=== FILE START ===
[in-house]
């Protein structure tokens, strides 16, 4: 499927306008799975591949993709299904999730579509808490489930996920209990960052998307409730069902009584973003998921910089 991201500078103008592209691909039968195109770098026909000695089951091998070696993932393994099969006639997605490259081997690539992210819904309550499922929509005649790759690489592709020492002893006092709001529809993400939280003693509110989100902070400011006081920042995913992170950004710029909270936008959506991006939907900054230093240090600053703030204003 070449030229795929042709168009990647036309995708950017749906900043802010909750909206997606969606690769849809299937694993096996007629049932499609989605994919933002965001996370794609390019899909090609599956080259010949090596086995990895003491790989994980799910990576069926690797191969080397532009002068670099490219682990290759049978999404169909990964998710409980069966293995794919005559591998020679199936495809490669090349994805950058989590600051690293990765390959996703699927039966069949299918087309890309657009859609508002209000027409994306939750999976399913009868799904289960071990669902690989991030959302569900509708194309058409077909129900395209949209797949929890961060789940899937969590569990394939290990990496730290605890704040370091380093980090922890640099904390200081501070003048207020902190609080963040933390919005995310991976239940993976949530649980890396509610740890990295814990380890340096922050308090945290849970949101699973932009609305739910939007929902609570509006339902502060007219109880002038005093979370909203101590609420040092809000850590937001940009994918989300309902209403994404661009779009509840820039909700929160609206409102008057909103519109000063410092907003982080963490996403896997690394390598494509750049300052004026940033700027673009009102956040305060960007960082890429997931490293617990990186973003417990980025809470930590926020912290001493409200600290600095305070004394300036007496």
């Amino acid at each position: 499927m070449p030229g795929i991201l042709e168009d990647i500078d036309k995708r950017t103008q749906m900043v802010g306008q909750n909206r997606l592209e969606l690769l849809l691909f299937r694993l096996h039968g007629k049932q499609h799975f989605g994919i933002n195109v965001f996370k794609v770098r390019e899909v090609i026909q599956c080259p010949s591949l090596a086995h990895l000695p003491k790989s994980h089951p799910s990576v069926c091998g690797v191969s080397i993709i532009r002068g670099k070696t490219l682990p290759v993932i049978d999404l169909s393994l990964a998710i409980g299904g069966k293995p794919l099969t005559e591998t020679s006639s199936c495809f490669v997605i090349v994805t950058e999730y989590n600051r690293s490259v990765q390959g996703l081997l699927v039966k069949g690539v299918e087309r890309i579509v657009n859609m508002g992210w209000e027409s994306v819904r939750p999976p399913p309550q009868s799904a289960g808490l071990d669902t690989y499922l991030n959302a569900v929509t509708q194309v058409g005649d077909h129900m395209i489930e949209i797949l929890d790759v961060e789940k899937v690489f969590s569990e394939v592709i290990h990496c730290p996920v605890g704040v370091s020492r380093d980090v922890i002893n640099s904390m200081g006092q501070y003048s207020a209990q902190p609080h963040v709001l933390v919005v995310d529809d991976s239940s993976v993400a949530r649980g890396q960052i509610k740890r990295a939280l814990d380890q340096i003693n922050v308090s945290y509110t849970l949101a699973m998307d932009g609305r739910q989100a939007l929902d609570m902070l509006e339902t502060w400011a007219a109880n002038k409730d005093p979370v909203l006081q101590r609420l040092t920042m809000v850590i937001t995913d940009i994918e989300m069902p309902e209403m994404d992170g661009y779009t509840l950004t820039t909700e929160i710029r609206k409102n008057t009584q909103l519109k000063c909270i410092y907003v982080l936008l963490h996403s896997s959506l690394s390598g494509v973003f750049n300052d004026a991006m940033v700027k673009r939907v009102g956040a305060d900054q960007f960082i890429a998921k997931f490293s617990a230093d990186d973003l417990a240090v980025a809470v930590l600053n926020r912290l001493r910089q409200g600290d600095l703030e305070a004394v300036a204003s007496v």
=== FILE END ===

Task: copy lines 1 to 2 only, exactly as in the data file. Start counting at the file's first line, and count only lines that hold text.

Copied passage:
[in-house]
């Protein structure tokens, strides 16, 4: 499927306008799975591949993709299904999730579509808490489930996920209990960052998307409730069902009584973003998921910089 991201500078103008592209691909039968195109770098026909000695089951091998070696993932393994099969006639997605490259081997690539992210819904309550499922929509005649790759690489592709020492002893006092709001529809993400939280003693509110989100902070400011006081920042995913992170950004710029909270936008959506991006939907900054230093240090600053703030204003 070449030229795929042709168009990647036309995708950017749906900043802010909750909206997606969606690769849809299937694993096996007629049932499609989605994919933002965001996370794609390019899909090609599956080259010949090596086995990895003491790989994980799910990576069926690797191969080397532009002068670099490219682990290759049978999404169909990964998710409980069966293995794919005559591998020679199936495809490669090349994805950058989590600051690293990765390959996703699927039966069949299918087309890309657009859609508002209000027409994306939750999976399913009868799904289960071990669902690989991030959302569900509708194309058409077909129900395209949209797949929890961060789940899937969590569990394939290990990496730290605890704040370091380093980090922890640099904390200081501070003048207020902190609080963040933390919005995310991976239940993976949530649980890396509610740890990295814990380890340096922050308090945290849970949101699973932009609305739910939007929902609570509006339902502060007219109880002038005093979370909203101590609420040092809000850590937001940009994918989300309902209403994404661009779009509840820039909700929160609206409102008057909103519109000063410092907003982080963490996403896997690394390598494509750049300052004026940033700027673009009102956040305060960007960082890429997931490293617990990186973003417990980025809470930590926020912290001493409200600290600095305070004394300036007496």